From proportion to causation
I get confused by regression. You should be confused too.
Today I want to take a journey through some of the statistical confusion I discussed yesterday. I’ll make it more confusing perhaps by using a metaphor that almost no one under thirty will understand. (This might be a problem with trying to milliblog every day… some mornings, good metaphors escape me.)
Here’s the scenario. The last hipster record store in the world is downsizing and only has a few records on vinyl. Why do they carry the records they carry?
I can go into the record store and make a list of all of their records. I can write down all of the attributes. How many songs does each record have? What is the color of the cover art? What is the genre of this record? What pronouns does the lead singer use?
Now I can define a “conditional probability” of being in the record store. I will collect the same information about all of the records currently being distributed in the US and I will compare it to those in the record store. Let’s say I want the conditional probability that a record is in the shop given that the cover is mostly green. Then I just take the number of records in the store with green covers and divide them by the number of records currently available from distributors with green covers. This is the probability of a record appearing in the store conditioned on its cover being green.
So far conditional probability is just a fraction. It’s a percentage of all things in existence with some property that are in the store. But I want to understand *why* these records are here. There must be a reason. I now build models. I turn to regression.
I lump all of the attributes of my records into a vector I call X. I get X by taking all of the columns in my spreadsheet except the one that tells me if the record is in the store. My regression model posits some math
β is a vector of coefficients that’s going to explain something important about the relationship between the attributes of my record and why the manager decided to put it on sale here. Why does it have this form? Well, mostly convenience. But we call this logistic regression. I could make some argument about odds ratios or some crap, but the blog is longer than I wanted it to be today. Whatever, people tell me logistic regression is the right thing to do.
Hey, and I have software that can take my spreadsheet and give me those sweet β coefficients! I can use SAS or Stata or R or Python and get out the values of these coefficients and some p-values too! The software might tell me that green covers are statistically significant with p<0.01. I can add three stars to that column of the spreadsheet.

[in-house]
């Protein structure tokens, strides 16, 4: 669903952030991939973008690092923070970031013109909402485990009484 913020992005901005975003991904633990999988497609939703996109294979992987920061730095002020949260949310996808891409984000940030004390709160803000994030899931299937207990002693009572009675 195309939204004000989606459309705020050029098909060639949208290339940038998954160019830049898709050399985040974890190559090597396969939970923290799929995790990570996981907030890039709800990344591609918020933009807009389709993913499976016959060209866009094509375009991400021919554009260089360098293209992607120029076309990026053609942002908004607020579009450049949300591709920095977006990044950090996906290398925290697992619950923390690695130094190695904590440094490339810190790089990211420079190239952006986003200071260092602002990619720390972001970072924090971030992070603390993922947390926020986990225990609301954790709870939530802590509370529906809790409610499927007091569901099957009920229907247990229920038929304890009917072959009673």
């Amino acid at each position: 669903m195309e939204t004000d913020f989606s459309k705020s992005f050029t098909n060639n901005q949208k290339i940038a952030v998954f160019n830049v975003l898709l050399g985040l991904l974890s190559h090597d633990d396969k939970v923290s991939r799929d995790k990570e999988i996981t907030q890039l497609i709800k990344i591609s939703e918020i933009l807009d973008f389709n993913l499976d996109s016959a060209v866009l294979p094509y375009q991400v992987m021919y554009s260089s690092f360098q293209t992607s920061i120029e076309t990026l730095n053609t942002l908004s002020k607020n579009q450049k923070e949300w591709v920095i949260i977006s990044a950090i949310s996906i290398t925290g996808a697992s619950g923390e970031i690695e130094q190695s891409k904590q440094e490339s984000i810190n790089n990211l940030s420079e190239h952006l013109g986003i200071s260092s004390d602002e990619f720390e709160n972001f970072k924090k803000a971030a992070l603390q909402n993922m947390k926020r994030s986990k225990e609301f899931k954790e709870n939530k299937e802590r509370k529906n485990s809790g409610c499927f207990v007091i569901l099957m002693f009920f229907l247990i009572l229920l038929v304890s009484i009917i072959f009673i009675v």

Now I’m tempted to take it even a step further. I have three stars. If I add a little storytelling about exogeneity, I can declare that green covers cause records to appear in the last dying record store. Causality has emerged from squinting at fractions.
But what the hell does it mean for logistic regression to be a model of music store curation? Logistic regression asserts that records appear in the store because of a random process. The store owner gets a list of records from his distributors. He opens up his excel spreadsheet with his coefficients β. He takes each record on the list and computes a score based on β and the record’s attributes.
To determine if he stocks the record, the store owner generates a sample from the logistic distribution without looking at the score. Samples from a logistic distribution may take any value, but half the time they are greater than zero, and half the time they are less than zero. About 95% of the time, these samples will be between negative three and three. The random sample for each record must be collected without any reference to any other record.
The sample for the record is added to its score. If the sum of the sample and the score is greater than zero, the manager buys the record. Otherwise, he doesn’t. The decision to carry the record must be made without any other reference to any other records. The larger the record’s score, the higher the probability that this process will get that record on the shelf, but a high score does not guarantee a purchase. In some rare cases, a large negative sample will result in a record with a very high score not getting sold in the store. There’s limited shelf space!
Though this mechanical process with random number generators is absurd and does not at all resemble anything plausible, this is what it means to model phenomena with logistic regression. Does anything have a model that works like this? This process is so far away from the reality of how any real decision is made. How does an analysis of the fit logistic model inform us about the mental state of anyone making decisions?
Now take my metaphor and apply it to your favorite observational regression study on bias.
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